Hey, it turns out, Quentin Clearwarter only needed to grow the hell up for me to like him as a main character. I think that was Mr. Grossman’s point in writing Quentin the way he did in the first two books and while I appreciate the skill it took to make it a believable transition, it was sometimes very hard going when the main character was one you constantly wanted to slap about the face. You know?
The Magician’s Land sees Quentin taking a much more proactive role in his life than we’ve ever seen him take before. He still sometimes needs a kick in the pants, but on the whole his “sit around and wait for things to happen and then complain about what does” method of dealing with life is gone. It’s fucking delightful, let me tell you. We also get to see some depth from Janet and Eliot, character who previously almost totally lacked depth. There’s a section in particular that makes me want to hug Janet, rendering her my temporary favorite because characters who need hugs are my jams.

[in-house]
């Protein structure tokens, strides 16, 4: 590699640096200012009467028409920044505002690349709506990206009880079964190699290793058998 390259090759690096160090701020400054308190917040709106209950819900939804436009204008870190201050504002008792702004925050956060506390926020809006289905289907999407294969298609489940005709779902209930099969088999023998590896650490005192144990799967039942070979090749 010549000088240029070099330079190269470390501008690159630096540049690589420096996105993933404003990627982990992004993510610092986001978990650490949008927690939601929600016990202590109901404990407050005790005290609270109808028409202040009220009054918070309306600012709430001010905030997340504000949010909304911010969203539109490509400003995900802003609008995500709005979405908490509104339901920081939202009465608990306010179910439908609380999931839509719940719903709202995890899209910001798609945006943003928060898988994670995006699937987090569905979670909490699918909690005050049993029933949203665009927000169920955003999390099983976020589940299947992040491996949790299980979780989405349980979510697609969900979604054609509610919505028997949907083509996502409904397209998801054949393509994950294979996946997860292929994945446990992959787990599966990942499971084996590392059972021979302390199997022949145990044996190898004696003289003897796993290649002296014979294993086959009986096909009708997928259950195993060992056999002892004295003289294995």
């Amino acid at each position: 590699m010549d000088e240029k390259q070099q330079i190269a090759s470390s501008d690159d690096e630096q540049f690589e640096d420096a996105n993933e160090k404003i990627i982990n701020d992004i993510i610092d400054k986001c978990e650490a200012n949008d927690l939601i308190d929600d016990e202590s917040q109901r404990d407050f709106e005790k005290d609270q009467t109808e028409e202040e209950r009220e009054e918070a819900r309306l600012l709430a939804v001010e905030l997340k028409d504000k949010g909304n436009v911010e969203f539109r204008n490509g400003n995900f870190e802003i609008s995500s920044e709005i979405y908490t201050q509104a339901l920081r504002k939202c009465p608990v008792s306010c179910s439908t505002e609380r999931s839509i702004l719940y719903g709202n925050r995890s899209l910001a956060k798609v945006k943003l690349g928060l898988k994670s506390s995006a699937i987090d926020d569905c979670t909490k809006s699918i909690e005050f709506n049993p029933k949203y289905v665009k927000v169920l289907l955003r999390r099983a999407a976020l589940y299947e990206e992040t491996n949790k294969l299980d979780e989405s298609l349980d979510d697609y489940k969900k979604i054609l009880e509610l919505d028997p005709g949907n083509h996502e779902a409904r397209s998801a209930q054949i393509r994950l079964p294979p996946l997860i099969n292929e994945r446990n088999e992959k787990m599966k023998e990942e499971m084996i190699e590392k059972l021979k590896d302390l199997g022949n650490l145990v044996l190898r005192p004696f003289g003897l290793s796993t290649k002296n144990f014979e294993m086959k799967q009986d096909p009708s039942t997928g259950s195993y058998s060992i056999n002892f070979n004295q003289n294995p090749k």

On the whole, it was a very satisfactory end to the series, wrapping up all the threads I could think of. I will say though, that in the series as a whole but especially in this book, it felt like if you hadn’t read the entire Narnia series, you would be kind of missing out on a lot of stuff. I’m sure there are people out there who haven’t read the Narnia books but have read these but it seems almost pointless to me? I know for me, my enjoyment of the Magician books very much hinged on my early love of Narnia.
So I guess what I’m saying is the Magician books are virtual sequels to the Narnia books and while you can read the Magician books without first reading Narnia, you would be missing out on a lot. A LOT. So if you’ve not read the Narnia books, read those and then read Mr. Grossman’s series and know when you start the latter that everybody wants to smack the crap out of Quentin but it does get better. And now you’ve got ten books to read instead of three, isn’t that fun? Yay!